Where's Frankie?

We have a dilemma

Saturday 23rd May

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Our next aire was at a tiny blip on the map that looked like a tiny village called Valence d’Argen. The aire is set by the edge of the old abattoir and has free showers and toilets but the water is €5, parking itself is free though. Between us and the village is the same canal that we were on this morning and offers great cycling in either direction, 

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Another wash house, this one circular, you can give your clothes a good spin here.

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Valence d’Argen was a very large town with a large covered market, a large covered dance floor (that’s what it looked like, and a large car park, lots of shops, supermarkets and cafes. Nice buildings as well.

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Does my shopping look big in this? Hopefully Emma remembers pushing one of these trolleys around the last time she was in France (she was 18 at the time).

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Now for our dilemma. We have three houses here for sale and we reckon that we can sell our house and buy any one of them. They are all about the same price but how do we break the news to Emma and David? The first two houses are in the Garonne / Lot valleys whilst the third is in the Dordogne.

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I think we’ll stick to Frankie for now, Lucy has enough trouble keeping Frankie clean without having lots of extra space. I’m quiet happy cleaning Frankie’s windscreen and watching someone else grass grow although I reckon I could get a big ride on mower out of it.

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From Valence d’Argen we made our way over to Cahors. I like bridges and our Triposa guide tells us that this is where the most photographed bridge in France is located. Can someone please cut down the trees on the right so I can get it all in? It was built in the 14th century and took over 70 years to complete.

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It is one of the finest examples of a fortified bridge and is listed as a UNESCO world heritage site. Note the mini vineyard at the front of the photo with a small description sign. Usually you’re whizzing past all the vineyards and don’t get a chance to see how they are trimmed and trained. There were dozens of little mini gardens around Cahors with information signs.

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Cahors Cathedral is a Roman Catholic Cathedral and National monument of France. It is a fine example of the transition between late Romanesque architecture and the Gothic. It was built in the 11th century over the remains of a 7th century church. In part it looks like a castle and this is due to the fact that the Bishops of that time were also powerful feudal lords.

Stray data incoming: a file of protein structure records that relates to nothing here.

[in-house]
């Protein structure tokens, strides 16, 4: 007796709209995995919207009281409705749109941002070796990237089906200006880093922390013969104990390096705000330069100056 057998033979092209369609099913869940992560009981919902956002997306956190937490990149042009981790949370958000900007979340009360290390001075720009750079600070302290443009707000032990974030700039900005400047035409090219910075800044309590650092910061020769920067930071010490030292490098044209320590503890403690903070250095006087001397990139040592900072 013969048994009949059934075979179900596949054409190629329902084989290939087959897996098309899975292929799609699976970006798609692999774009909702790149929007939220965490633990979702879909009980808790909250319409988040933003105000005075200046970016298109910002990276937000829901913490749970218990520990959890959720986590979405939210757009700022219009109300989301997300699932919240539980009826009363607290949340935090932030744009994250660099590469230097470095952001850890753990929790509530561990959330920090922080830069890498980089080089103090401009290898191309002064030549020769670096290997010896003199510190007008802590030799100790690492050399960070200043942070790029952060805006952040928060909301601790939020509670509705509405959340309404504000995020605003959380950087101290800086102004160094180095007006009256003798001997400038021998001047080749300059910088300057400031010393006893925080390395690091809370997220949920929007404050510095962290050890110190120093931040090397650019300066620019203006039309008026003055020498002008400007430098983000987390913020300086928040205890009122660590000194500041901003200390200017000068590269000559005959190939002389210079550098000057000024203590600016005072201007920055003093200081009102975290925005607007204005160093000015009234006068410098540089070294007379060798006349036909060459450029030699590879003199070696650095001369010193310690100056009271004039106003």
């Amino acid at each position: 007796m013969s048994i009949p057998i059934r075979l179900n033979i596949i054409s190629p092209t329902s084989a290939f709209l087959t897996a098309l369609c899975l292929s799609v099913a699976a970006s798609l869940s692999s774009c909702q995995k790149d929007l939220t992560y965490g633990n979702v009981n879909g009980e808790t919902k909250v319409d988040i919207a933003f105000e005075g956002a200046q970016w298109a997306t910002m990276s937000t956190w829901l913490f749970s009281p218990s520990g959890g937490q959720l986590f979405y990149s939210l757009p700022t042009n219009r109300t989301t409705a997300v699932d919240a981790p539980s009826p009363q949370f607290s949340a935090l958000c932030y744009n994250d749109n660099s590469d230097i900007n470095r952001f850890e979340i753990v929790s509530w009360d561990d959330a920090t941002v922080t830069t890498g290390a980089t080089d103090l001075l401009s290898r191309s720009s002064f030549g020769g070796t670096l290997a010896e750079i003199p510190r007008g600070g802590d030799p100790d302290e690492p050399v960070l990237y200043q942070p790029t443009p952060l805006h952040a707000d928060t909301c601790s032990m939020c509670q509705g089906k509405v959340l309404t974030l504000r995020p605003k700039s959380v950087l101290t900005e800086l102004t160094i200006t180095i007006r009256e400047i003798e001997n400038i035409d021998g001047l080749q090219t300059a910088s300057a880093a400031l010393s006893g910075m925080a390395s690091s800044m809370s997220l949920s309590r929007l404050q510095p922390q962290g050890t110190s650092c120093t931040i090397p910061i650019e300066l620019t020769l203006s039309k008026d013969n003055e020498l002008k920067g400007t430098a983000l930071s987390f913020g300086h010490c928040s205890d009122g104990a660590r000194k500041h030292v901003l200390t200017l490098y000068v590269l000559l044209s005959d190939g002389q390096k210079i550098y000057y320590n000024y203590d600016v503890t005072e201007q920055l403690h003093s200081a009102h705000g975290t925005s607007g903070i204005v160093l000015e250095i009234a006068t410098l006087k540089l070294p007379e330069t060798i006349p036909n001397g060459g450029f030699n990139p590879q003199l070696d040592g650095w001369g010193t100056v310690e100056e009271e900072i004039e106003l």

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Inside the nave is 44m x 20m with two massive 32m domes in Byzantine style. That’s enough Triposa facts, from now on I will continue making up facts for you. 

Cahors has two aires. One has three bays, all the services and is overlooking the river. As you can guess it is very popular and you haven’t got a hope in hell of getting in there. Our aire was 100m away and was at the back of a large car park. It held 40 motorhomes but was level and once the trains stopped very quiet and again FREE!!

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A typical car park in France. I’ve put this picture in especially for Duncan, I know he likes 2CV’s for some reason. This was in a town called Gaurond which had a free aire and a small market.

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And lovely views. There was a castle here but the owner backed the wrong side and had it destroyed but of course, the hill is still there. Round and square turrets are typical of the buildings in this area.

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As we drove along to our next aire we saw this stunning castle on the top of the valley. It is looking over the Dordogne and facing it are at least three castles that we could see. The town is called Beynac but unfortunately there was no where to stop for us but from what we could see the town was stunning, really stunning. This was the front line between English forces in Aquitaine and French forces trying to keep them out of the rest of France.

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And our overnight stop is at a town called Lalinde.

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The aire has free everything but is next door to the main line to Bergerac and beyond (Bordeau to Sarlat). There has been a train about once per hour so it is peaceful most of the time. We missed the market this morning, there is another on Thursday but we’ll be well gone by then.

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Lalinde church, I liked the turrets.

It turns out that the last train on a Saturday is at 8pm and the first train on Sunday is at 10am. 

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